The Question of Bass / Bass Instruments & Frequencies Page 2

The Absolute Sound of Bass
Before getting into the terminology describing LF imperfections, let's consider the characteristics of ideal ("perfect") bass reproduction. These are:

Balance: The amount of low-frequency output relative to the output through the rest of the audio spectrum.

Wide Range: Extending into the deep-bass region---and the deeper, the better. (Note here that a system will actually tend to sound as if it has greater LF range than its measurement would indicate.) Also called "Extension."

Smoothness: Freedom from audible dips and peaks in frequency response.

Impact: A quality of visceral pressure from impulsive LF sounds like those of kick drums or plucked bass strings. Also called "Sock."

Detail: The ability to delineate clearly the musical pitch of every LF fundamental.

Attack: The ability to track steep wavefronts, so that the fundamental of, say, a bass drum immediately follows its impact sound. Also called "Quickness," "Agility," "Speed," or "LF transient response" (a misnomer, but generally accepted usage).

Control: Freedom from audible lengthening (hangover) of brief LF tones. Also referred to as "tautness" or "critical damping."

These are the criteria of excellence; now to the real world of imperfections. Adjectives for describing these include:

Heavy: Producing apparent exaggeration of the entire LF range, like a broad peak starting in the upper bass, peaking out in the mid bass, and rolling off through the deep bass.

Warm: Like heavy, but less pronounced. (Can also refer to midrange character.)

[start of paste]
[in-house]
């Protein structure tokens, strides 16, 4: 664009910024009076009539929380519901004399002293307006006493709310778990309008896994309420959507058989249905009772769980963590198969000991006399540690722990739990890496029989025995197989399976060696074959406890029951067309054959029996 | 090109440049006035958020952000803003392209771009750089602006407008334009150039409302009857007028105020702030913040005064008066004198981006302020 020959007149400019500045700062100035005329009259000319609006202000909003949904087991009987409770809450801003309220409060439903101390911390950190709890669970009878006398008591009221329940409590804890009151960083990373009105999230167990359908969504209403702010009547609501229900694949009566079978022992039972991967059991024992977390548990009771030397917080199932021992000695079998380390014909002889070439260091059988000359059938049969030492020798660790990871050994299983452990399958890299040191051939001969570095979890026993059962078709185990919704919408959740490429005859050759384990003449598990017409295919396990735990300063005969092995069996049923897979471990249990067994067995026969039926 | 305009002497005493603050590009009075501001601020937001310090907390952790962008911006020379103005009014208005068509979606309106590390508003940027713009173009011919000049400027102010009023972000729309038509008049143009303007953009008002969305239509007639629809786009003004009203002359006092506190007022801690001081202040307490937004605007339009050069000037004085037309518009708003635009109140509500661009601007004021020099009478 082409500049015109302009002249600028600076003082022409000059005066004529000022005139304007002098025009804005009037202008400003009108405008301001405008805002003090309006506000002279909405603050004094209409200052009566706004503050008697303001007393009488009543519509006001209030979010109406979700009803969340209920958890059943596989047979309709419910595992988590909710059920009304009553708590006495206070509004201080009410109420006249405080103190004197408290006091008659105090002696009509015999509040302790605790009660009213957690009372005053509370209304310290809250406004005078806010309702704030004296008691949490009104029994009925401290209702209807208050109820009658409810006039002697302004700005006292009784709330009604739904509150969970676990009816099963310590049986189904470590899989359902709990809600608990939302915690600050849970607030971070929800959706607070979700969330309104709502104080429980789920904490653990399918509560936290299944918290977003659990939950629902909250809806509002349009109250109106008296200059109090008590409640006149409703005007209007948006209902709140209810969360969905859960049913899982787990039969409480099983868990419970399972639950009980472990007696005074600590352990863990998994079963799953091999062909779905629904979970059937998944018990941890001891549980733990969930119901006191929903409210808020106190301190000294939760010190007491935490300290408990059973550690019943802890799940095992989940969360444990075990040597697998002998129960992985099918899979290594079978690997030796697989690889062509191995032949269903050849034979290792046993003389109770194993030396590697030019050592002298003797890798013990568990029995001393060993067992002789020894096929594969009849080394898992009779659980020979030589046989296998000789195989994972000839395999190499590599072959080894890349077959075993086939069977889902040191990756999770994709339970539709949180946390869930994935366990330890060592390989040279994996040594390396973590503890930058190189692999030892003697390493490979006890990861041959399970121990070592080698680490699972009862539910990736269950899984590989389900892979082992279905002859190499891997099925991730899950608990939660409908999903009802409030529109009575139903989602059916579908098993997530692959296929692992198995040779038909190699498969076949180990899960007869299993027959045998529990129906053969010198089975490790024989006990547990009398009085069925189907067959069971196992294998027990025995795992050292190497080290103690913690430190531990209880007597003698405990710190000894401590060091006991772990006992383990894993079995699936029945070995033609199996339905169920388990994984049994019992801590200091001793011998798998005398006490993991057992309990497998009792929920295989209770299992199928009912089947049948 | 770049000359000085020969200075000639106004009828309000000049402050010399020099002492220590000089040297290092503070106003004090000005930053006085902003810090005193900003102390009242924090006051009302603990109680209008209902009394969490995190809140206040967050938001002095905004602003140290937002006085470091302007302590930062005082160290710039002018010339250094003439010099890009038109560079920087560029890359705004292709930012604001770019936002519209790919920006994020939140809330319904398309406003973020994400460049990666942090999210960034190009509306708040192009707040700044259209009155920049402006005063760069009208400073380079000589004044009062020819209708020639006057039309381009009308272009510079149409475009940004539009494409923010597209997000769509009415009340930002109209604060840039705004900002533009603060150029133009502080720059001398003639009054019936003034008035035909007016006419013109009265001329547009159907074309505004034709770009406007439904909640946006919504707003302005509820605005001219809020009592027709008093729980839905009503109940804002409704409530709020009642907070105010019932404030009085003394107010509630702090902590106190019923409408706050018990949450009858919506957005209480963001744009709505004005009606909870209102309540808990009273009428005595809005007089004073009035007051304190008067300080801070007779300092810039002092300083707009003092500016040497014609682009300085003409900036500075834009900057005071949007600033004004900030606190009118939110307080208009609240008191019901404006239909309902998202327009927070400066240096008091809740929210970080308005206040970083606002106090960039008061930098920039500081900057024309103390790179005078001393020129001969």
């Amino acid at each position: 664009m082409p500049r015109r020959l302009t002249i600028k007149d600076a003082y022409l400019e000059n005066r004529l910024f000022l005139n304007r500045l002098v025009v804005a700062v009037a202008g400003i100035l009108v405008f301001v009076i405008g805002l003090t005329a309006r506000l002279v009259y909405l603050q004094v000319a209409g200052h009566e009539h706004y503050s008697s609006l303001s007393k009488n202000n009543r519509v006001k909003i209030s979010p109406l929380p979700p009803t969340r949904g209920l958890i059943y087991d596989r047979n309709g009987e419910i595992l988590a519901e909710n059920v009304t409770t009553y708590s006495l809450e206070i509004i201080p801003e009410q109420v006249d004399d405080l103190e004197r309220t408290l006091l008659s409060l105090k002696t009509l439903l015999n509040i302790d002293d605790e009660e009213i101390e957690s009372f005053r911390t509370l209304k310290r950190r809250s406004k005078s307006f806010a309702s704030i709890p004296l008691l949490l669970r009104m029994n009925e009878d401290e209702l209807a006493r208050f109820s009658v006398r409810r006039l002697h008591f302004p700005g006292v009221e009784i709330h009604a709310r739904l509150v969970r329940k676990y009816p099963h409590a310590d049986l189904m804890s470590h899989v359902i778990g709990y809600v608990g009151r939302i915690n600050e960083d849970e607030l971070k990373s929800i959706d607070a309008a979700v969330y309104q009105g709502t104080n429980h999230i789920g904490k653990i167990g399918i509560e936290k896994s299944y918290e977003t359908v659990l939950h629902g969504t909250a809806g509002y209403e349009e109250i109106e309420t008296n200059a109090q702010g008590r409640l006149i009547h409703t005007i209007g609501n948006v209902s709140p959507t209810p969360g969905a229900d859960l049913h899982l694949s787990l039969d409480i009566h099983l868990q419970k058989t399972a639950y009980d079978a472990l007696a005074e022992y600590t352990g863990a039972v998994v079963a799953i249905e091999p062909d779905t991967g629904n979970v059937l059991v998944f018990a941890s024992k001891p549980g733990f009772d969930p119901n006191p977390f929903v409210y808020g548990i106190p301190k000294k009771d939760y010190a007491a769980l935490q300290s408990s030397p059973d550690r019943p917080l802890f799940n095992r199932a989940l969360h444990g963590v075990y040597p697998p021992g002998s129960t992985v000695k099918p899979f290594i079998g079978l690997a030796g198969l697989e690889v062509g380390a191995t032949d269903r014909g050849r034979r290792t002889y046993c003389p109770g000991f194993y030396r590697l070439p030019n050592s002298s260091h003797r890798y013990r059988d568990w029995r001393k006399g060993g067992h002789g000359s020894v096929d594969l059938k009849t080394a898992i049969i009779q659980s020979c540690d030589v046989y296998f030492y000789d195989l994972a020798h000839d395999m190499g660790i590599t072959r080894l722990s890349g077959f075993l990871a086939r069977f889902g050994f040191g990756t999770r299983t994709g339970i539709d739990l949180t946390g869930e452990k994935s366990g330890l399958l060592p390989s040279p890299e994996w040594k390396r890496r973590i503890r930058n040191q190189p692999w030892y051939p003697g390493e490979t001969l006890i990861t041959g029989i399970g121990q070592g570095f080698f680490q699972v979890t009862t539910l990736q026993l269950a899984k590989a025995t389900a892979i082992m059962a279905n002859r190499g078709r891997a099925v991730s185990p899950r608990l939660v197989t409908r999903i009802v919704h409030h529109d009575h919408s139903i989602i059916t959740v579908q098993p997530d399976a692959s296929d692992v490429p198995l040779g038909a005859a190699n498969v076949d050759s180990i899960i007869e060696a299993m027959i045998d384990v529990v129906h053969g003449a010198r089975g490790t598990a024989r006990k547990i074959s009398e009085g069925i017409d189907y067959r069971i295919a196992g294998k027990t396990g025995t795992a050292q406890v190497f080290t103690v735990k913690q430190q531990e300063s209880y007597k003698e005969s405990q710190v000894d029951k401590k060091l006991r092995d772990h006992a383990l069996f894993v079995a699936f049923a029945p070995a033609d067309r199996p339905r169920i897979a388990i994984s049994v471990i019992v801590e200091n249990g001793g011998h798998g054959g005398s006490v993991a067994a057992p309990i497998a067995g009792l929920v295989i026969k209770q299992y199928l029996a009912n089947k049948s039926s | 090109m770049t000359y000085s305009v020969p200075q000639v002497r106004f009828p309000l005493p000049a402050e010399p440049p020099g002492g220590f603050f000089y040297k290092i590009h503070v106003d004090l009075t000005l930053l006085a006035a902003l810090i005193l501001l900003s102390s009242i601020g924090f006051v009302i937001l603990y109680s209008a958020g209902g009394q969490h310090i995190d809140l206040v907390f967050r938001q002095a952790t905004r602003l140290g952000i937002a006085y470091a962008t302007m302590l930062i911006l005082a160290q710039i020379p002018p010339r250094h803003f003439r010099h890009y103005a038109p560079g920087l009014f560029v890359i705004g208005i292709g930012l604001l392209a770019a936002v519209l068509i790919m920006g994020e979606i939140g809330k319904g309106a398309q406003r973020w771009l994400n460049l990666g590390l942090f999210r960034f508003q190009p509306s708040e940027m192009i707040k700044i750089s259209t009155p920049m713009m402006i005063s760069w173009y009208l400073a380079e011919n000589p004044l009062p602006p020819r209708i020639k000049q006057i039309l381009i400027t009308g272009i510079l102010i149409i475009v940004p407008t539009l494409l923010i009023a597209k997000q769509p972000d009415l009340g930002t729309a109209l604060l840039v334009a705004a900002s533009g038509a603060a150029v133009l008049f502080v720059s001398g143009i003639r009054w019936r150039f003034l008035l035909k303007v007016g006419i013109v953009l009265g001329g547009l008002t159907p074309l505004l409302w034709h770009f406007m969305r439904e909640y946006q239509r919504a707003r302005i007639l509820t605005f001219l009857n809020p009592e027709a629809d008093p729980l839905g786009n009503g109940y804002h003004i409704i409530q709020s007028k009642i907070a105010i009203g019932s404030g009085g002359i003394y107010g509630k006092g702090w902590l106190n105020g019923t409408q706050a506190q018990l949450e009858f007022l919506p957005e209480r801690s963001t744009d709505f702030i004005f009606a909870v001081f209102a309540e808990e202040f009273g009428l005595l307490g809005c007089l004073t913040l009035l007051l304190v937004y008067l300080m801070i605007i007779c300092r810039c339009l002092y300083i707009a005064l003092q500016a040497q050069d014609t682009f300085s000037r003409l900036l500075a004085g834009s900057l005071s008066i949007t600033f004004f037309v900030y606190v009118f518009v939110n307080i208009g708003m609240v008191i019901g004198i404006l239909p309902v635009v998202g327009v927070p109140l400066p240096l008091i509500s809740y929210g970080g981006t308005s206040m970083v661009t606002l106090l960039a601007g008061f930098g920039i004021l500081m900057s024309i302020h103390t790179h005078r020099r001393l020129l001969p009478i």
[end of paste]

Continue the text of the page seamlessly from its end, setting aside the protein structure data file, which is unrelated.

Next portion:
Hungover: Having poor LF control; the system prolongs bass notes. Hangover is usually the result of a resonant peak, often due to inadequate system damping, or to standing waves in the listening room. (Damping is measured in terms of acoustical Q, analogous to the sharpness of resonance produced by a inductor/capacitor/resistor network. A resonant hump represents an underdamped condition.)

Boom: Exaggeration of, and hangover throughout, the midbass region.

Tubby: A "thuddy" quality, which tends to exaggerate the fundamental of bass drum. This sounds like a frequency-response peak through the low-bass region, even though it may not measure that way.

Woolly: Having very poor detail and control; ill-defined, lacking in pitch delineation.

Turgid: Bass-heavy and lacking in detail and impact.

Fat: Broadly peaked or exaggerated through the mid- and low-bass ranges.

Loose: Lacking in detail and tautness throughout the LF range. Often a symptom of inadequate woofer damping.

Monotonal: Tending towards marked exaggeration and prolongation of a very narrow range of LF frequencies. Also called "One-note bass."

Thin: Markedly deficient in output through the entire LF range.

Lean: Like thin, but not as severe. Characterized by a gradually diminishing output throughout the entire range. Leanness will appear to enhance detail and tautness. Also called "Sparseness."

Truncated: Deficient in deep-bass range, lacking in foundation. This is usually audible as poor reproduction of the characteristic ambience (the faint rumbling sound) of a performing hall, and of the deepest organ pedal notes.

Punchy: Having good impact; solid-sounding.

Gutsy: Having particularly good performance through the upper bass range. Also "Ballsy."

Controlled: Free from hangover.

Detailed: Exhibiting good pitch delineation.

Agile, Quick: Having the ability to respond rapidly to the sudden onset of a LF note. Also "Fast."

Taut: Having good LF control; free from hangover. Also "Tight."

Flaccid: Almost entirely devoid of control and detail. Also "Floppy," "Sloppy," "Soggy."